CUDAHY, Wis. – The list of all-too-frequent confrontations between school administrators and students over gun-wear just got a little longer.
Cudahy High School junior Colton Heberling was recently confronted in the hallway at school by the dean of students. Colton was wearing a shirt with a picture of two large revolvers pointing downward and the words “Respect” and “Smith & Wesson,” his father tells EAGnews.
It turns out his dad is a gunsmith and he receives numerous shirts from manufacturers and suppliers advertising firearms.
The administrator, Phil Martell, told Colton his shirt was inappropriate because it had to do “with drugs, porn and alcohol.”
This was not the first time Colton had worn such clothing. He’s worn shirts promoting the 2nd Amendment, and Winchester and Remington firearm shirts and there was never a problem.
But this time there was. He was told he had to turn the shirt inside out or go home. Instead, Colton contacted his dad, Tiger, who took time off from work to go to the school and confront the principal, Christopher Haeger. The discussion did not go well. He told Heberling the same thing; Colton would have to take the shirt off.
Heberling told the principal, “No, he’s not taking the shirt off. It has nothing to do with what’s offensive at all.”
Cudahy’s dress code does not permit hoods, midriffs, spaghetti straps, halter tops, jackets, low-riding pants, pajamas and clothing with obscene, profane, pornographic images, or things representing a clear and present danger of illegal behavior, or disparaging, or demeaning messages and so forth. There is nothing about pictures of guns themselves in the dress code.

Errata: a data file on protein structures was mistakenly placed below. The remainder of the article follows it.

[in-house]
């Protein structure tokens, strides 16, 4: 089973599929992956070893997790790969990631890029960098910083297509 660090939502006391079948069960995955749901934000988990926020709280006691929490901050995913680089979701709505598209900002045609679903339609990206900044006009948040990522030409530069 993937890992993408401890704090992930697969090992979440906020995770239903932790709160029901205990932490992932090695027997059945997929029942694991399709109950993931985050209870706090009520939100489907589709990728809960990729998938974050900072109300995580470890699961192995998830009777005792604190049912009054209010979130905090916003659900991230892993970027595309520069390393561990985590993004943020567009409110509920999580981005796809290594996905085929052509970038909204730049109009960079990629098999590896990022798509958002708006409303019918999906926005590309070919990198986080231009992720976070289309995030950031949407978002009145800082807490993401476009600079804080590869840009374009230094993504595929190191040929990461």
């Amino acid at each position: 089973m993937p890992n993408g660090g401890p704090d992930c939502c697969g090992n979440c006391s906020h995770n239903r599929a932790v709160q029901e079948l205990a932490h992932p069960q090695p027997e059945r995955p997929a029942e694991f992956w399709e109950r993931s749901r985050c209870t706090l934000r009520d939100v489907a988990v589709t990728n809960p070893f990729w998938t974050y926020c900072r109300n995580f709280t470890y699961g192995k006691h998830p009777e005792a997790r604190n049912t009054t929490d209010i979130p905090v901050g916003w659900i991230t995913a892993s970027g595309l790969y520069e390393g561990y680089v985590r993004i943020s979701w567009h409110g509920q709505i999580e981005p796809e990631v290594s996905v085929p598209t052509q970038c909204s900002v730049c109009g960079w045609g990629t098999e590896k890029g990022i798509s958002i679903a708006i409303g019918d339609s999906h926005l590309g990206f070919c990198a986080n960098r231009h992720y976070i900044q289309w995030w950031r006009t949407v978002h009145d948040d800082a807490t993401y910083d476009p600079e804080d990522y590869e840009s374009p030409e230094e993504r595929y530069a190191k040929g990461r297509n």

MORE NEWS: How to prepare for face-to-face classes
There is an addendum, however. The code says that it “is subject to administrative discretion.”
Heberling said the principal referred to the shirt as a “weapon” and he said “no, it’s not.”
At that point Haeger reportedly ended the discussion by saying, “We’re done here.”
Heberling pointed out that there’s nothing in the school’s dress code about pictures of guns on clothes but pointed out that a girl just walked by with a midriff, which does violate the dress code. He said Haeger just shrugged that off and repeated, “We’re done here.”
Believing it was important to stick up for his son’s rights, he took Colton home and his school record will show that he was suspended for half a day.
This is not an isolated occurrence. This happens all the time at schools across the nation. Here are just a few headlines:
– New York high school student suspended for NRA pro-2nd Amendment T-shirt
– California: High School that banned NRA T-shirt backs down
– Illinois teacher threatens middle school student with suspension for wearing pro-Marines T-shirt with crossed rifles
– WV student Jared Marcum faces jail time over NRA T-shirt
– NRA and 2nd Amendment not welcome in public schools
– School bans national guard T-shirts because of 2nd Amendment image
– CA high school sophomore’s NRA shirt ‘promotes gun violence’
– Kid arrested for wearing NRA shirt with a gun on it to school
– Student told to remove USMC T-shirt showing crossed rifles or face suspension
– 8th grade student arrested afor wearing NRA T-shirt
Arrested for wearing a T-shirt promoting a well-known, legal organization that promotes gun rights, the 2nd Amendment and safety!?
And there are myriad other headlines we could have displayed. And there’s no indication these confrontations will be going away anytime soon.
There are undoubtedly many students who comply with the demands of administrators by removing or turning shirts depicting guns or gun organizations or the military inside out. But many students are obviously torn between obeying anti-gun, anti-military school officials or sticking up for their freedom of speech and for what they know is legal and right.
Colton will return to school and his dad says that it will be up to him to decide if he will wear clothing depicting guns. He’s afraid the teachers will be ‘gunning’ for him to see if he’s wearing clothing that has anything to do with firearms.
And Heberling says if something like this happens again, he won’t hesitate to get legal help to defend his son.
h/t Vicki McKenna